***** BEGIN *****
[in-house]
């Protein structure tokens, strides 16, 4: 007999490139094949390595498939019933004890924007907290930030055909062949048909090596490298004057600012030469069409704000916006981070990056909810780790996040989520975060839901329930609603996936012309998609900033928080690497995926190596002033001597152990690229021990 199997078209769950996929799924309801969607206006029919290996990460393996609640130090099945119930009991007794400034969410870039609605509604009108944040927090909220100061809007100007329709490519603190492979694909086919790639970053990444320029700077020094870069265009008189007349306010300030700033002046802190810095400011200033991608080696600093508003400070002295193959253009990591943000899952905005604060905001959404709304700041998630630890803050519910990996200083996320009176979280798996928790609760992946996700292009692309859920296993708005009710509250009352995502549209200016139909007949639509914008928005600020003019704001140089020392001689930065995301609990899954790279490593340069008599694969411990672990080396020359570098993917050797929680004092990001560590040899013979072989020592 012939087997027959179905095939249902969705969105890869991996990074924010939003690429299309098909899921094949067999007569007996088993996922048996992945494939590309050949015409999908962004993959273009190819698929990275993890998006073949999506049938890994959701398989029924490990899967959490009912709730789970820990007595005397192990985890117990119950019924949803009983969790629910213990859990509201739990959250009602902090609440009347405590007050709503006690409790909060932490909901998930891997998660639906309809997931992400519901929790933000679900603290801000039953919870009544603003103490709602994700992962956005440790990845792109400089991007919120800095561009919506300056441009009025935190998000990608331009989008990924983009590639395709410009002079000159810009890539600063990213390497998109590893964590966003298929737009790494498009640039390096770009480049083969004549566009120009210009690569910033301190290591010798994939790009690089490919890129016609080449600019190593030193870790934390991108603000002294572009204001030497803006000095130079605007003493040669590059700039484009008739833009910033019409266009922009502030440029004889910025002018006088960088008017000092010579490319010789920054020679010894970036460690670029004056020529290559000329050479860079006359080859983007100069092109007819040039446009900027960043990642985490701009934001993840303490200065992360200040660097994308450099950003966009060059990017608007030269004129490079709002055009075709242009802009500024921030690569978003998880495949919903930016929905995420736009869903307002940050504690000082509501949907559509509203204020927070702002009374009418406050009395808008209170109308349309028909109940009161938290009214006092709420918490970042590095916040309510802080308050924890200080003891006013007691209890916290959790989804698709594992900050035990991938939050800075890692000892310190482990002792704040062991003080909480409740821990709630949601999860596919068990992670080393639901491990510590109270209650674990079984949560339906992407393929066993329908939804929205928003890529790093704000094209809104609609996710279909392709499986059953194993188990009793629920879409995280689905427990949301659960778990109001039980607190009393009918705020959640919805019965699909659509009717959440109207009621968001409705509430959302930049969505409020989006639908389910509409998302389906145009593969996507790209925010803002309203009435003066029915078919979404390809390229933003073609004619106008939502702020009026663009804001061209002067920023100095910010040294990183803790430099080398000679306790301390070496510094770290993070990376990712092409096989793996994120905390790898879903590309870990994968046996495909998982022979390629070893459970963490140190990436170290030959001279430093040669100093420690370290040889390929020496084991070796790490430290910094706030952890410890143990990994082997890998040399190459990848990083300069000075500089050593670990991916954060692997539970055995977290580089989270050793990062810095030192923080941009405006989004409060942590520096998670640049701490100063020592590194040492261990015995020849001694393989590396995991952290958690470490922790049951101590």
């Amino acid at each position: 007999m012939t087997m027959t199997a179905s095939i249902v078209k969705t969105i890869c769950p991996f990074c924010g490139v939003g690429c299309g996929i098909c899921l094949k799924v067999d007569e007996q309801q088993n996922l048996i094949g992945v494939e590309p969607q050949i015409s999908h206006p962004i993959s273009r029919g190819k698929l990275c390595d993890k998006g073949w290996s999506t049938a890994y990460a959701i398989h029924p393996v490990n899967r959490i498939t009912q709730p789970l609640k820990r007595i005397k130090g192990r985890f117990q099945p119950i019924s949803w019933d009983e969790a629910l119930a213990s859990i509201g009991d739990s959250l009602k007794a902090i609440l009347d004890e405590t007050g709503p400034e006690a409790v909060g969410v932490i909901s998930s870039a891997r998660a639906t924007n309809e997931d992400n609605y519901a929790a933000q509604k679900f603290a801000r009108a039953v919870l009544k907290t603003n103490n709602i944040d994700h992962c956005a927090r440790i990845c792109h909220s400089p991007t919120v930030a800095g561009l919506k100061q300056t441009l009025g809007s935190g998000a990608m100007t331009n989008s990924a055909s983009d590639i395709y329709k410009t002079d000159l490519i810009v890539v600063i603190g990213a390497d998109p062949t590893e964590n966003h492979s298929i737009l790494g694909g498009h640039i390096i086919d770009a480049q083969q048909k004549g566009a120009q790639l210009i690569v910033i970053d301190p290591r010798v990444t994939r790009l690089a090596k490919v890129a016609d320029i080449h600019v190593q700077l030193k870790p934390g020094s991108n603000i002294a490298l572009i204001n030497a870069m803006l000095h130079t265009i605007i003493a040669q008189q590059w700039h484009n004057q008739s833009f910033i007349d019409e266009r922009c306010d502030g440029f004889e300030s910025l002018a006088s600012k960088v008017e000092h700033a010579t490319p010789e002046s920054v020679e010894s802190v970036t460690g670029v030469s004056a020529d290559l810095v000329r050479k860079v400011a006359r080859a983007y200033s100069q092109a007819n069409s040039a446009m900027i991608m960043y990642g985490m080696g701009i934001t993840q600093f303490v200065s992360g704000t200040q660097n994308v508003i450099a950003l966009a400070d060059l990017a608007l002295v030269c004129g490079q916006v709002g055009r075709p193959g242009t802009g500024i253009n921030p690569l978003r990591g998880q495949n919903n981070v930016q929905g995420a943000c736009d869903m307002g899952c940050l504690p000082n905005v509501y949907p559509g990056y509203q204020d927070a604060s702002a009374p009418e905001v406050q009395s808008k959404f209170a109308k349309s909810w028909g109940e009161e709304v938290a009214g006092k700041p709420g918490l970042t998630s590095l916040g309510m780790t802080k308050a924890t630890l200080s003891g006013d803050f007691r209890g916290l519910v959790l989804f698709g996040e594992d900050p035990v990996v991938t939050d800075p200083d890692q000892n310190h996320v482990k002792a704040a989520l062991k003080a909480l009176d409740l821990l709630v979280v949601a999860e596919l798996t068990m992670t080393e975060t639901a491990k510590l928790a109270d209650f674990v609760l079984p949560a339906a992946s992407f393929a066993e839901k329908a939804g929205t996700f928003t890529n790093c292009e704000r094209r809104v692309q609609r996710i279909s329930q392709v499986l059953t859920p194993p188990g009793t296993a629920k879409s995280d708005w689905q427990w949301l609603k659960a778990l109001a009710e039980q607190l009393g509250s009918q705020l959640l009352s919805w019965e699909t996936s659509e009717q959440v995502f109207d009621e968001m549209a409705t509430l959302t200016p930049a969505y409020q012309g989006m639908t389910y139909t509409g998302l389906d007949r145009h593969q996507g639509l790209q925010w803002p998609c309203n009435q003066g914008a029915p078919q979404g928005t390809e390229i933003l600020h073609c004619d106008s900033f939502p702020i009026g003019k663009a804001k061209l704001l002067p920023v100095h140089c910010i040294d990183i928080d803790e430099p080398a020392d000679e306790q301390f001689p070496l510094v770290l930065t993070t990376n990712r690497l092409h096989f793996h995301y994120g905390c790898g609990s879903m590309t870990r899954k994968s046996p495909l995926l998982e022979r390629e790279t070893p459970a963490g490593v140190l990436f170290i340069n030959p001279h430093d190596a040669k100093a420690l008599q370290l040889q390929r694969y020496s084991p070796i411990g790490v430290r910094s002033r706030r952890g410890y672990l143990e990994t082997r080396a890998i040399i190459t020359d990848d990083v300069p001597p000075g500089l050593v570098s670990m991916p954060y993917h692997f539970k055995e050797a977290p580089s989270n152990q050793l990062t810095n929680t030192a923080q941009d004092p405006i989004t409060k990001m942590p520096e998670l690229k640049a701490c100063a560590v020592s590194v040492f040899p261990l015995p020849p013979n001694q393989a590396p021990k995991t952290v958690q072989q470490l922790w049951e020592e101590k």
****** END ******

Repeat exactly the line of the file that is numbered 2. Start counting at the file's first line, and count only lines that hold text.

């Protein structure tokens, strides 16, 4: 007999490139094949390595498939019933004890924007907290930030055909062949048909090596490298004057600012030469069409704000916006981070990056909810780790996040989520975060839901329930609603996936012309998609900033928080690497995926190596002033001597152990690229021990 199997078209769950996929799924309801969607206006029919290996990460393996609640130090099945119930009991007794400034969410870039609605509604009108944040927090909220100061809007100007329709490519603190492979694909086919790639970053990444320029700077020094870069265009008189007349306010300030700033002046802190810095400011200033991608080696600093508003400070002295193959253009990591943000899952905005604060905001959404709304700041998630630890803050519910990996200083996320009176979280798996928790609760992946996700292009692309859920296993708005009710509250009352995502549209200016139909007949639509914008928005600020003019704001140089020392001689930065995301609990899954790279490593340069008599694969411990672990080396020359570098993917050797929680004092990001560590040899013979072989020592 012939087997027959179905095939249902969705969105890869991996990074924010939003690429299309098909899921094949067999007569007996088993996922048996992945494939590309050949015409999908962004993959273009190819698929990275993890998006073949999506049938890994959701398989029924490990899967959490009912709730789970820990007595005397192990985890117990119950019924949803009983969790629910213990859990509201739990959250009602902090609440009347405590007050709503006690409790909060932490909901998930891997998660639906309809997931992400519901929790933000679900603290801000039953919870009544603003103490709602994700992962956005440790990845792109400089991007919120800095561009919506300056441009009025935190998000990608331009989008990924983009590639395709410009002079000159810009890539600063990213390497998109590893964590966003298929737009790494498009640039390096770009480049083969004549566009120009210009690569910033301190290591010798994939790009690089490919890129016609080449600019190593030193870790934390991108603000002294572009204001030497803006000095130079605007003493040669590059700039484009008739833009910033019409266009922009502030440029004889910025002018006088960088008017000092010579490319010789920054020679010894970036460690670029004056020529290559000329050479860079006359080859983007100069092109007819040039446009900027960043990642985490701009934001993840303490200065992360200040660097994308450099950003966009060059990017608007030269004129490079709002055009075709242009802009500024921030690569978003998880495949919903930016929905995420736009869903307002940050504690000082509501949907559509509203204020927070702002009374009418406050009395808008209170109308349309028909109940009161938290009214006092709420918490970042590095916040309510802080308050924890200080003891006013007691209890916290959790989804698709594992900050035990991938939050800075890692000892310190482990002792704040062991003080909480409740821990709630949601999860596919068990992670080393639901491990510590109270209650674990079984949560339906992407393929066993329908939804929205928003890529790093704000094209809104609609996710279909392709499986059953194993188990009793629920879409995280689905427990949301659960778990109001039980607190009393009918705020959640919805019965699909659509009717959440109207009621968001409705509430959302930049969505409020989006639908389910509409998302389906145009593969996507790209925010803002309203009435003066029915078919979404390809390229933003073609004619106008939502702020009026663009804001061209002067920023100095910010040294990183803790430099080398000679306790301390070496510094770290993070990376990712092409096989793996994120905390790898879903590309870990994968046996495909998982022979390629070893459970963490140190990436170290030959001279430093040669100093420690370290040889390929020496084991070796790490430290910094706030952890410890143990990994082997890998040399190459990848990083300069000075500089050593670990991916954060692997539970055995977290580089989270050793990062810095030192923080941009405006989004409060942590520096998670640049701490100063020592590194040492261990015995020849001694393989590396995991952290958690470490922790049951101590």